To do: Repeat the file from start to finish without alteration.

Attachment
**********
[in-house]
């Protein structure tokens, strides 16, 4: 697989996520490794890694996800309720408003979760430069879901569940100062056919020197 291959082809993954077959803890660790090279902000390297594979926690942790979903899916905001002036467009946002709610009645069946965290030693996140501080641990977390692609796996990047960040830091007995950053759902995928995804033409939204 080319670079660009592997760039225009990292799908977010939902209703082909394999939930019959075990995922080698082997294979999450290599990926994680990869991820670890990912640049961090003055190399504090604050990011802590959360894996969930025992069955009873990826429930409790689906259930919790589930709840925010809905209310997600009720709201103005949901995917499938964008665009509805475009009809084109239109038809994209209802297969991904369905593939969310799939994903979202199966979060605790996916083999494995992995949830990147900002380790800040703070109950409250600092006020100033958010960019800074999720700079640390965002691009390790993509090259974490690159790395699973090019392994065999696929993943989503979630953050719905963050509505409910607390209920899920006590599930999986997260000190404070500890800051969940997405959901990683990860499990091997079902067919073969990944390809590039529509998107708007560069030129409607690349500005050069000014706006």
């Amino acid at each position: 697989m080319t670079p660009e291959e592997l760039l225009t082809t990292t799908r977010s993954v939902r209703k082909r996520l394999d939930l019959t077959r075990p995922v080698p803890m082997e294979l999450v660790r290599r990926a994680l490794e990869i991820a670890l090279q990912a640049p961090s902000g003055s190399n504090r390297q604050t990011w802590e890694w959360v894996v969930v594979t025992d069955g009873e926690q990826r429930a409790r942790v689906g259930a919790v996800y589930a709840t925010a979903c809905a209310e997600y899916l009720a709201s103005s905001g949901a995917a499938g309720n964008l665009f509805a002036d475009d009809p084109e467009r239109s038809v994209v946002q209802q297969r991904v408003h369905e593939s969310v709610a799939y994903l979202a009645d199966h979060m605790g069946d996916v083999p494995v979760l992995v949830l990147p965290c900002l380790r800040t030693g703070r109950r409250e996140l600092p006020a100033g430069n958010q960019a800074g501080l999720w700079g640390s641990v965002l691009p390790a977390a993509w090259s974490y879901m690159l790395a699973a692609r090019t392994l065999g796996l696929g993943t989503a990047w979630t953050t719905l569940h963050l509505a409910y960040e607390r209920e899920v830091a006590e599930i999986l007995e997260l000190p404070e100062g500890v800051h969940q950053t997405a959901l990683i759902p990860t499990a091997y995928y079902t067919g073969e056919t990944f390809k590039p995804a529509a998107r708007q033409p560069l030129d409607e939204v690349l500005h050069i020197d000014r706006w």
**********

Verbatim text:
[in-house]
């Protein structure tokens, strides 16, 4: 697989996520490794890694996800309720408003979760430069879901569940100062056919020197 291959082809993954077959803890660790090279902000390297594979926690942790979903899916905001002036467009946002709610009645069946965290030693996140501080641990977390692609796996990047960040830091007995950053759902995928995804033409939204 080319670079660009592997760039225009990292799908977010939902209703082909394999939930019959075990995922080698082997294979999450290599990926994680990869991820670890990912640049961090003055190399504090604050990011802590959360894996969930025992069955009873990826429930409790689906259930919790589930709840925010809905209310997600009720709201103005949901995917499938964008665009509805475009009809084109239109038809994209209802297969991904369905593939969310799939994903979202199966979060605790996916083999494995992995949830990147900002380790800040703070109950409250600092006020100033958010960019800074999720700079640390965002691009390790993509090259974490690159790395699973090019392994065999696929993943989503979630953050719905963050509505409910607390209920899920006590599930999986997260000190404070500890800051969940997405959901990683990860499990091997079902067919073969990944390809590039529509998107708007560069030129409607690349500005050069000014706006």
């Amino acid at each position: 697989m080319t670079p660009e291959e592997l760039l225009t082809t990292t799908r977010s993954v939902r209703k082909r996520l394999d939930l019959t077959r075990p995922v080698p803890m082997e294979l999450v660790r290599r990926a994680l490794e990869i991820a670890l090279q990912a640049p961090s902000g003055s190399n504090r390297q604050t990011w802590e890694w959360v894996v969930v594979t025992d069955g009873e926690q990826r429930a409790r942790v689906g259930a919790v996800y589930a709840t925010a979903c809905a209310e997600y899916l009720a709201s103005s905001g949901a995917a499938g309720n964008l665009f509805a002036d475009d009809p084109e467009r239109s038809v994209v946002q209802q297969r991904v408003h369905e593939s969310v709610a799939y994903l979202a009645d199966h979060m605790g069946d996916v083999p494995v979760l992995v949830l990147p965290c900002l380790r800040t030693g703070r109950r409250e996140l600092p006020a100033g430069n958010q960019a800074g501080l999720w700079g640390s641990v965002l691009p390790a977390a993509w090259s974490y879901m690159l790395a699973a692609r090019t392994l065999g796996l696929g993943t989503a990047w979630t953050t719905l569940h963050l509505a409910y960040e607390r209920e899920v830091a006590e599930i999986l007995e997260l000190p404070e100062g500890v800051h969940q950053t997405a959901l990683i759902p990860t499990a091997y995928y079902t067919g073969e056919t990944f390809k590039p995804a529509a998107r708007q033409p560069l030129d409607e939204v690349l500005h050069i020197d000014r706006w």